Soft inquiries occur when you pull your own credit report and when others pull report for almost reason other than a credit application.

You can dispute inquiries on your credit report directly with the entity that requested your credit report. (The inquirer’s address should appear in the inquiry section.) Or you can dispute inquiries with the credit reporting agencies. It is unlawful for someone to request your credit report without a permissible purpose. You can recover up to $1,000 in statutory damages for each impermissible request.

Multiple credit inquiries often arise from online loan applications and financing applications with car dealers. You can protect yourself from multiple inquiries, but you must be vigilant.




Student-Loan FDCPA Collection Case

A Colorado District Court recently denied a debt collector’s motion to dismiss the complaint in Fair Debt Collection Practices Act (“FDCPA”) case concerning the collection of student loans. Breckinridge v. Vargo & Johnson, P.C., 16-CV-1176-WJM-MEH, (D. Colo. Dec. 7, 2016).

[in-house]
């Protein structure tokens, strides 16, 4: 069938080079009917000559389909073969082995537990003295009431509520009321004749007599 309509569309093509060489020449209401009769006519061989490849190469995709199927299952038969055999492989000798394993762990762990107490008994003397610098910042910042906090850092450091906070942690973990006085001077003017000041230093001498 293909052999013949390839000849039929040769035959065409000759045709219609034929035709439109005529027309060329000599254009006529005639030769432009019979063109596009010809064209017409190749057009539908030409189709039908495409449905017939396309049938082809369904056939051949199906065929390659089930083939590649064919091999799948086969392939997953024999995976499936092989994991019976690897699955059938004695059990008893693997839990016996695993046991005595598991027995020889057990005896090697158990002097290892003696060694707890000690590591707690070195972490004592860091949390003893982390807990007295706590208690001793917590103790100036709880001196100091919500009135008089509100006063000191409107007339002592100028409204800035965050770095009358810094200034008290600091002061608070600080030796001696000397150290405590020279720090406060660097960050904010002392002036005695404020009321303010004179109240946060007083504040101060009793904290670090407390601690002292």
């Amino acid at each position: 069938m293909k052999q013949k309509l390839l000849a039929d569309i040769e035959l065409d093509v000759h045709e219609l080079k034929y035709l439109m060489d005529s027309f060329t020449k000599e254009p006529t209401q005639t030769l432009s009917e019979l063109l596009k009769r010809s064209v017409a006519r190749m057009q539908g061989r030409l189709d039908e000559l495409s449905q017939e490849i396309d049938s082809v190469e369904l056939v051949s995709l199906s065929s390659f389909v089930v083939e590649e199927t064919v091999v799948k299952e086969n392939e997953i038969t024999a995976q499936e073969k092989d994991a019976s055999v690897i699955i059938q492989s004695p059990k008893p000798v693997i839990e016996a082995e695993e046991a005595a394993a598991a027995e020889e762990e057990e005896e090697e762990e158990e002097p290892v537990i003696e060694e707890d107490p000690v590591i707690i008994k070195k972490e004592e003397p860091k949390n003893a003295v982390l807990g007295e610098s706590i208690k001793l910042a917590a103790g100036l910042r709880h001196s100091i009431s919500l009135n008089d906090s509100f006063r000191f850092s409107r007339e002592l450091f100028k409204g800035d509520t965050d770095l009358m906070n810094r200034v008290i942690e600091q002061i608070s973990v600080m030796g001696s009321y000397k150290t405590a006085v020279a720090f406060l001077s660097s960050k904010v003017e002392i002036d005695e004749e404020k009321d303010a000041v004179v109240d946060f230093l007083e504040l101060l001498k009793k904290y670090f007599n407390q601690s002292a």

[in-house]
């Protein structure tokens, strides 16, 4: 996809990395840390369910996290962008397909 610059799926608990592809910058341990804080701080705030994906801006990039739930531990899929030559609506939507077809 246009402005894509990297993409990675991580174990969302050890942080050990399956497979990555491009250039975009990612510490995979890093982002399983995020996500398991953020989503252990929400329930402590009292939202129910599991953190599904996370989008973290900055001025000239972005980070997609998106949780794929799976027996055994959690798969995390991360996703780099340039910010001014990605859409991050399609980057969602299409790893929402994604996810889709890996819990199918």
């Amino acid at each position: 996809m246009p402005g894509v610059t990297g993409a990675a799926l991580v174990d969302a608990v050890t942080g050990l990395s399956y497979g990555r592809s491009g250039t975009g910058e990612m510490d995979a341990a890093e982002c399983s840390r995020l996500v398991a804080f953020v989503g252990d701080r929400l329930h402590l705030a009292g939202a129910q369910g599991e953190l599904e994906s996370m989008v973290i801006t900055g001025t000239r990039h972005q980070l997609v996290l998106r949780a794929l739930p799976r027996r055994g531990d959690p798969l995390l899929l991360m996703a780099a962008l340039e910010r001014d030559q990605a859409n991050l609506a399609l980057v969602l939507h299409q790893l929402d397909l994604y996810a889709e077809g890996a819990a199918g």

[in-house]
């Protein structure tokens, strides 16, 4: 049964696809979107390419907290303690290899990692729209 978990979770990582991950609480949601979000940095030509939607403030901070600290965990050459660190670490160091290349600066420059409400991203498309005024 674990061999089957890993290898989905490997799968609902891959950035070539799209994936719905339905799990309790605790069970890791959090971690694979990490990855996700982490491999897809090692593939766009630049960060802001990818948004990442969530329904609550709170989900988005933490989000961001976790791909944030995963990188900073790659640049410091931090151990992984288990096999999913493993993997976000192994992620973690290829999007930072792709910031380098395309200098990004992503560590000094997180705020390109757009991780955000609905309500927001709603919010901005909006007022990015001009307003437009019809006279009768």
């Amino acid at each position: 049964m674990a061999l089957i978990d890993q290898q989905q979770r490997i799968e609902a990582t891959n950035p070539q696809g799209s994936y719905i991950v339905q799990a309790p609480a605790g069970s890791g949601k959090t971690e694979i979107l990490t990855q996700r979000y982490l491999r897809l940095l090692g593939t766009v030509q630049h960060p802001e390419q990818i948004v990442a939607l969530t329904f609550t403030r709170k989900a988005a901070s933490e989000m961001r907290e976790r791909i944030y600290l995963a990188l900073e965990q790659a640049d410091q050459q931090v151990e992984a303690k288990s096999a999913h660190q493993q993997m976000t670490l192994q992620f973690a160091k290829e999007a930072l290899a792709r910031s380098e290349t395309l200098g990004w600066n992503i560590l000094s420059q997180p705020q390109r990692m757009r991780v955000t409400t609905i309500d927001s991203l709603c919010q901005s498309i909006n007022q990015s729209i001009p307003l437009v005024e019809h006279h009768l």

Even though the Higher Education Act does not create a private cause of action for consumer-borrowers, the court ruled:

Third-party debt collectors acting on behalf of guaranty agencies to collect federal student loans must comply with the FDCPA.

Id. at *4

The plaintiff in Breckinridge alleged that the debt collector added collection fees to the amount of past-due student loans that were not allowed under the terms of the applicable Perkins loan program. The Breckinridge Court ruled that complaint stated a valid claim for relief under the FDCPA.

The Breckinridge Court turned to the Student Financial Aid Handbook published by the Department of Education (“DOE”) to address the question of whether the defendant debt collector had collected or attempted to collect collection costs that it was not entitled to.

The Breckinridge case is important. Increasingly, the DOE is turning more student loans over to private collection firms. Indeed, the DOE recently referred hundreds of millions of dollars of delinquent student loans to private collection firms. With the increase in debt and debt referred to debt collectors, there is bound to be a rise in abuse and overreach.

Stay vigilant.